Thanks to their technical simplicity, several leaflet folding techniques have been used for prolapsing PMLs, irrespective of the leaflet resection status. The first pleating of a prolapsing PML was reported by Dr. Dwight C. McGoon of the Mayo Clinic in 1960, although the term folding was not used in the published paper.[13] McGoon pleated a prolapsing, triangularshaped flail PML vertically into the left ventricle.

Despite of his concern for the fate of the resultant slight bulkiness of the pleating portion of the leaflet, a resection procedure of the inverted portion of pleating leaflet was not performed to avoid a devastating postoperative regurgitation from occurring due to the suture cut-through.[14]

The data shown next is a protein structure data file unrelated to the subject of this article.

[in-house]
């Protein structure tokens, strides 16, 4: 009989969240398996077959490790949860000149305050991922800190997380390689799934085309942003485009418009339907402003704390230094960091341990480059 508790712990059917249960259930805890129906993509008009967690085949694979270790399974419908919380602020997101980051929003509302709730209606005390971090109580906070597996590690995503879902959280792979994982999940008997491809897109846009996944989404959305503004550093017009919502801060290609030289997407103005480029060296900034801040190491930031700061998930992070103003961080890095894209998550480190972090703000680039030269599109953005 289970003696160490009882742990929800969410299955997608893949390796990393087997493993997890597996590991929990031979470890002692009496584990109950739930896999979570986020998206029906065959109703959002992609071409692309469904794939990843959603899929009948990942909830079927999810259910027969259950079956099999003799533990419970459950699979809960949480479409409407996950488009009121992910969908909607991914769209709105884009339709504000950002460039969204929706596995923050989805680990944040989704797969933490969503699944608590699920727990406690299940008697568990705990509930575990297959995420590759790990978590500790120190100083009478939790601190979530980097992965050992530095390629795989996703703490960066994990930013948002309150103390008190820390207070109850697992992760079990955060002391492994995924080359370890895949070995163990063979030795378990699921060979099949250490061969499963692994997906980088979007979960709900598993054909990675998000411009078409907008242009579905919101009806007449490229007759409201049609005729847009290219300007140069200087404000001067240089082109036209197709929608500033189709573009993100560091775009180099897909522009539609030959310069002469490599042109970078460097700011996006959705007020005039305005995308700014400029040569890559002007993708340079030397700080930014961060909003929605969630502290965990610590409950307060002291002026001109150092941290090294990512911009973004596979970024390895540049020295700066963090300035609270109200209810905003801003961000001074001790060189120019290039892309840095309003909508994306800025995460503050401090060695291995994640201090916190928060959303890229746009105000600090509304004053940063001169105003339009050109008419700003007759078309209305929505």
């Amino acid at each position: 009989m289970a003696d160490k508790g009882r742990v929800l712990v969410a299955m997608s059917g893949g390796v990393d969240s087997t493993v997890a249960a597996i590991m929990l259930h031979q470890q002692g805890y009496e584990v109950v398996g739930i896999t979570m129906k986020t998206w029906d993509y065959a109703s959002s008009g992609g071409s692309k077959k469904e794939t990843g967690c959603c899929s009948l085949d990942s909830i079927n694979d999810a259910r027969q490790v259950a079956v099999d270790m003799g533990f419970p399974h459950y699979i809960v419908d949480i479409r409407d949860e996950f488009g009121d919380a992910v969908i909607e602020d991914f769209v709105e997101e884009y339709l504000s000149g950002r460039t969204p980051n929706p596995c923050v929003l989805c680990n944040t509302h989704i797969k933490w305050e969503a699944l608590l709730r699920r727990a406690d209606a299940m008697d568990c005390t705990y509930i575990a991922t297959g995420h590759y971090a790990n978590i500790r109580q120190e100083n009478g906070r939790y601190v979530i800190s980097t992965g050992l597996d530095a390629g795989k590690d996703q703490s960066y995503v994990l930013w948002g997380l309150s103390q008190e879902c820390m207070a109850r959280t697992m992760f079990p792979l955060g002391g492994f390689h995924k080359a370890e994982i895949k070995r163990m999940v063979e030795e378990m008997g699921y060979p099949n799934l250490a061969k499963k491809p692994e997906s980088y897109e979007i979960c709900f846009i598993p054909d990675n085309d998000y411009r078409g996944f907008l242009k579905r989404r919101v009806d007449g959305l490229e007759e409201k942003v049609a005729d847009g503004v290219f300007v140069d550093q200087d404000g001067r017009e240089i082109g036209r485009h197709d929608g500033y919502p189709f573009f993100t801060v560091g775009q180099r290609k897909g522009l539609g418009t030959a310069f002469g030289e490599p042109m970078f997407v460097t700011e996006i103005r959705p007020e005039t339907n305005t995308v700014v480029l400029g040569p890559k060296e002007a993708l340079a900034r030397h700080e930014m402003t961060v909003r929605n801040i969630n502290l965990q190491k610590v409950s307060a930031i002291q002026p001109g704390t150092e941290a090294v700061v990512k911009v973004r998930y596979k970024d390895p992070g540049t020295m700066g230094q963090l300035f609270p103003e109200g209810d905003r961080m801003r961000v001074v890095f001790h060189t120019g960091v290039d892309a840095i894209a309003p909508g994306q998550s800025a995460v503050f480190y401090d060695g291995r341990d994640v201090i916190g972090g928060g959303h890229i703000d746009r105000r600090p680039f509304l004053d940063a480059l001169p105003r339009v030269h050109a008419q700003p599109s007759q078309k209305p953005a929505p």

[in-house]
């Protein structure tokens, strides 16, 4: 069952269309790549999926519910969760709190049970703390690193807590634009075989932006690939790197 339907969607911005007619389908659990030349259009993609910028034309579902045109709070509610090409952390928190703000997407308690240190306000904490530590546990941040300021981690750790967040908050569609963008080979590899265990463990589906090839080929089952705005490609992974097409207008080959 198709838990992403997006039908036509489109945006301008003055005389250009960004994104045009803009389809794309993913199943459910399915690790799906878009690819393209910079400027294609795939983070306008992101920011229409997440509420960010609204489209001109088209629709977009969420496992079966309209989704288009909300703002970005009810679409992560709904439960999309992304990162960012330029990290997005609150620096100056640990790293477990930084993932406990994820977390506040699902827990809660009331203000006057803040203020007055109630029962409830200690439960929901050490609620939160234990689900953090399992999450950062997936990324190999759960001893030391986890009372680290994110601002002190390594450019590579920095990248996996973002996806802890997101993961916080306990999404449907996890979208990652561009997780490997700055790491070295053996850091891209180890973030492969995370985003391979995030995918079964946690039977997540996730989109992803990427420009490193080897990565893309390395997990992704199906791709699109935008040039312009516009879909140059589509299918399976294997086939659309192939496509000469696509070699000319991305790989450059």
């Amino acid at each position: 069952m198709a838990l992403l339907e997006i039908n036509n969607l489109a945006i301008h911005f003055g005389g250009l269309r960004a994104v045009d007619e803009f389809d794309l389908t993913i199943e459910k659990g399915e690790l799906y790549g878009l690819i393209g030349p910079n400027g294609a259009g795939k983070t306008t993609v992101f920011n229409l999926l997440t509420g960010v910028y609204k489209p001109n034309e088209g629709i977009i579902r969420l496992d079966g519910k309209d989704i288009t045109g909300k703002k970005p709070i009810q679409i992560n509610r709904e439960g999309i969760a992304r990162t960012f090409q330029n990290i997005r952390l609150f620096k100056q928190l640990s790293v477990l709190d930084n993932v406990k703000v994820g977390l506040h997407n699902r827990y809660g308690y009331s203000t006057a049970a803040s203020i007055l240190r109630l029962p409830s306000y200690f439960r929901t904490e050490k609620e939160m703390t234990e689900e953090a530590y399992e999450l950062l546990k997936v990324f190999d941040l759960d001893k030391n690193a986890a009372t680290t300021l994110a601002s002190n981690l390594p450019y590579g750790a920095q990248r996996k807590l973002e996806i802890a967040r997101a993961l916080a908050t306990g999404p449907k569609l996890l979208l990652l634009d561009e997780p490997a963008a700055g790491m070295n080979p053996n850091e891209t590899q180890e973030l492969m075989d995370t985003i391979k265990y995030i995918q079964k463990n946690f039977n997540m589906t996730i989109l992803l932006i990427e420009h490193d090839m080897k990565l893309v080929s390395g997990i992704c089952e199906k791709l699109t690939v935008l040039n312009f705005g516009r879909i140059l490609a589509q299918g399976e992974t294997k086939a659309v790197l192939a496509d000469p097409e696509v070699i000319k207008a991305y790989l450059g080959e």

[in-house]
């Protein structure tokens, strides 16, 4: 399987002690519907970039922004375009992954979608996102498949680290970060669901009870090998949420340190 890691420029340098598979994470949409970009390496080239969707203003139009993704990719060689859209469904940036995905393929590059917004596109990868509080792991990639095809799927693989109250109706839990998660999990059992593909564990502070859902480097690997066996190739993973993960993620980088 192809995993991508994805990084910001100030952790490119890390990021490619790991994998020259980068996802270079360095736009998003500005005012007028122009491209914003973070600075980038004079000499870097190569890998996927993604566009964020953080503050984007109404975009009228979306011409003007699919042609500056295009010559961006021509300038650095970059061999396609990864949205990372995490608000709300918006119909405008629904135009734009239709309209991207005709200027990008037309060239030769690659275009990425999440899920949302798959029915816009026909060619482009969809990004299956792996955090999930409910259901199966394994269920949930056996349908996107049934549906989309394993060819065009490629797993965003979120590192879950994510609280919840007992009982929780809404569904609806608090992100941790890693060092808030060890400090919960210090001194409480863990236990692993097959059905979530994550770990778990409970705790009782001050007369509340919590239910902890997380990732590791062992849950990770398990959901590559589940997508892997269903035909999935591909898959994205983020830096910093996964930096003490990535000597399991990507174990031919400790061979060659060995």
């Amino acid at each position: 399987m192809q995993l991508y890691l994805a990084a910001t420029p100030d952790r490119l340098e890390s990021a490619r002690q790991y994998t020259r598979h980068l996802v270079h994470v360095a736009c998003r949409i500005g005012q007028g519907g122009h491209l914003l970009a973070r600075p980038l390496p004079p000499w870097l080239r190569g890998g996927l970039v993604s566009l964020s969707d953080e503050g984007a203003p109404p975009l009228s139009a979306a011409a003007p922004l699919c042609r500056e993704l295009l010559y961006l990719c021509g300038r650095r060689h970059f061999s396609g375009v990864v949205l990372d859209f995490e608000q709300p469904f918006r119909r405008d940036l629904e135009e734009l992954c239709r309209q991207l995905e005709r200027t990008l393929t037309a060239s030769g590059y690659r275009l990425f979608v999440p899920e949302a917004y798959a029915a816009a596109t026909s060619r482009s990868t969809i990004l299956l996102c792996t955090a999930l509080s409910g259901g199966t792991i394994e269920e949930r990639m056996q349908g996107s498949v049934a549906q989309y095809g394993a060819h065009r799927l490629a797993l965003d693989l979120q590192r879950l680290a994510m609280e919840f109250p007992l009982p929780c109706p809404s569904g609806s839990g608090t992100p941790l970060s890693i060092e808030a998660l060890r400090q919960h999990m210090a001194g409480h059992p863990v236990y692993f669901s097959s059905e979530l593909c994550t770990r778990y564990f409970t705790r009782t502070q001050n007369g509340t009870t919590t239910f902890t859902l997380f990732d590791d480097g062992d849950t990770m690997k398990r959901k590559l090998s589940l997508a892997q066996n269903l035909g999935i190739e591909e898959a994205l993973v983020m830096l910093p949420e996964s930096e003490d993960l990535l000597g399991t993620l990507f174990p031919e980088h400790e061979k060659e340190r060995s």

In 2000s, this previous procedure was revisited to overcome the difficulty of the current procedure, the standardized sliding annuloplasty, which requires irreversible leaflet cutting and skilled annulus plication to minimize the risk of systolic anterior motion. Grossi et al.[15] folded the cut edges of the leaflet down to a common central point of the mitral posterior annulus after performing a quadrangular resection of prolapsing PMLs to minimize and obviate the extent of the posterior mitral annulus plication in the case of excessive leaflet height (Figures. 2a, b). Da Col et al.[16] and Suri et al.[17] performed a modified technique which involved flipping the margin over (i.e., PML ventricularization) after minimal triangular resection was performed with additional neochordae insertion or annuloplasty ring to prevent stiff movement of PML resulting from the wide resection associated with annular plication (Figures 2c, d).